lemon cream black tea

lemon cream black tea

My Mom was, by leaps and bounds, the most avid of tea drinkers. She started drinking tea before she was old enough to attend school and she usually had at least three cups a day. Throughout the 86 years that my Mom lived I’d imagine she likely drank close to 100, 000 cups of tea but Mom was a purist. It had to be orange pekoe which to my understanding is a young, top-leaf, black tea. She insisted the water be at the perfect temperature. Milk was to go in the cup after steeping.  Her reasoning was that putting it in before the tea was brewed would take the water too far off temperature and ruin the cup.

I always waited to see her reaction when she ordered tea in a restaurant. More often than not, a little stainless steel teapot would arrive with a tea bag sitting in hot, not boiling, water. A whitish foam would grace the surface. Sometimes it was even worse and the tea bag was still in its wrapper beside the tiny teapot. Mom would grimace and then call the waitress over. There was more than one occasion where my Mom ended up going into the establishment’s kitchen to teach the staff how to brew a proper cup of tea.

Mom would tease me about the herbal “teas” I would make my way home with. “That is not tea,” she would remark emphatically. Of course, Mom was right because many of those teas didn’t contain any tea at all and are referred to as tisanes. However, I loved the different flavours and endless varieties. Loose teas and tisanes were always my preference over plain old black tea.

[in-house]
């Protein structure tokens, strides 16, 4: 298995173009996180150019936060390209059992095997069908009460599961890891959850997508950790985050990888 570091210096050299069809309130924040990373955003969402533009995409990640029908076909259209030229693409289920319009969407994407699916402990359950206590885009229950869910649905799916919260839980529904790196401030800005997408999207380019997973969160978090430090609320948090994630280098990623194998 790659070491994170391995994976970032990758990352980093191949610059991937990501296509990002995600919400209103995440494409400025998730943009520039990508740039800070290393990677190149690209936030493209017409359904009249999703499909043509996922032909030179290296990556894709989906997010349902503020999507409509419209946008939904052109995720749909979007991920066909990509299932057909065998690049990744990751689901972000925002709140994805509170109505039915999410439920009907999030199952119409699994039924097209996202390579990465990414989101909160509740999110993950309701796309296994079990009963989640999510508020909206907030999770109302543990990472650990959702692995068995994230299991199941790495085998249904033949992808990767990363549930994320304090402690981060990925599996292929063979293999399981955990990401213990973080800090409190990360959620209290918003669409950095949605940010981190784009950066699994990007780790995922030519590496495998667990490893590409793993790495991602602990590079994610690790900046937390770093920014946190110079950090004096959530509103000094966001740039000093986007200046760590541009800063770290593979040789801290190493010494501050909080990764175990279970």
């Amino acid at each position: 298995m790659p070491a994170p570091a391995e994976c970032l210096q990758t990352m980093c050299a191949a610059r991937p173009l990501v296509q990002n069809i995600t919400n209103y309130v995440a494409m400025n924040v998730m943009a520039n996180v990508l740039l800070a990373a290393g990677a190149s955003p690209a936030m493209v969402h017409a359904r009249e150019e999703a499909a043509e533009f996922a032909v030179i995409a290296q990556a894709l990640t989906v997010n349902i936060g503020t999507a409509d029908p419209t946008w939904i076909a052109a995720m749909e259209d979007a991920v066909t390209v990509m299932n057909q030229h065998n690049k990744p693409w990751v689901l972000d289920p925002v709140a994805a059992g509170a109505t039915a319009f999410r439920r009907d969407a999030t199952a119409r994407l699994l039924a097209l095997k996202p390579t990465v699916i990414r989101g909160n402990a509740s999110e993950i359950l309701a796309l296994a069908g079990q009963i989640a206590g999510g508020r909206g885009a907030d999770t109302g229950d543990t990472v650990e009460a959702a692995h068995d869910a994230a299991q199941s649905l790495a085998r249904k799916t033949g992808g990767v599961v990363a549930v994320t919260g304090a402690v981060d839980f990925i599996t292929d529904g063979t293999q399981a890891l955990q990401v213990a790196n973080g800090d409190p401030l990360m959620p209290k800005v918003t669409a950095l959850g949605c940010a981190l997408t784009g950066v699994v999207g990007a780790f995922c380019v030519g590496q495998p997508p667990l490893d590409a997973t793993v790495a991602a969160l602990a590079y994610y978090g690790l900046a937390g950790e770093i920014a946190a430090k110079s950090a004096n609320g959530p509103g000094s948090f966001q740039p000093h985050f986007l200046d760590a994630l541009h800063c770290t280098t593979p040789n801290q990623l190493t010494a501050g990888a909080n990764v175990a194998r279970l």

One of the things I missed when we moved to Brant County was the proximity to a great purveyor of loose leaf teas. When we lived closer to the St. Jacobs I would venture out every few weeks to indulge myself at the tea seller who had a stall in the famous market. I hadn’t been there since we moved here in 2007. Back in October I went on a little excursion with my friend Carla and we ended up at a great little tea shop called Sandalwood Tea Company. It is located on Fairview Drive in Brantford.

I have to admit I was like a kid in a candy store. There must be at least two hundred varieties of tea all neatly displayed in very large glass jars. It is such a welcoming little place filled with all sorts of gorgeous tea accessories and, of course, some of the most delectable teas I’ve ever tasted.  I noticed almost right away that the sweet little British lady who ran the shop must use one of the same suppliers that the tea vendor in St. Jacobs sourced his teas from. There it was, my son’s favourite tea, Blue Eyes. Blue Eyes, inspired by Sinatra, is a kid-friendly fruit tisane that contains dried apples, rosehips, hibiscus, cornflower petals, and natural flavours. It has a hint of a caramel flavour to it and tastes slightly sweet without needing to add anything. It makes wonderful iced tea and popsicles.

My favourite, aside from an Earl Grey with a little extra Bergamot added, is a toss-up at the moment. I seem to be wavering between several of them. I love the Lemon Cream Black Tea which is an orange pekoe blended with calendula blossoms and natural lemon flavours. It is a very comforting yet bright flavor combination.  I quite enjoy the Pear Cream Black Tea that contains apple pieces, fennel, orange peel, calendula flowers and natural pear flavours. The Black Forest Cake Organic Black Tea is a great afternoon treat. It contains Ceylon black tea, carob, cherries, juniper berries, rose petals and natural flavours. The one I drink most though… simple hisbiscus blossoms which have a wonderful citrus note to them and leave the water a gorgeous hue when steeped. This one also makes a beautiful iced tea.

I’d love to hear what your favourite teas or tisanes are.

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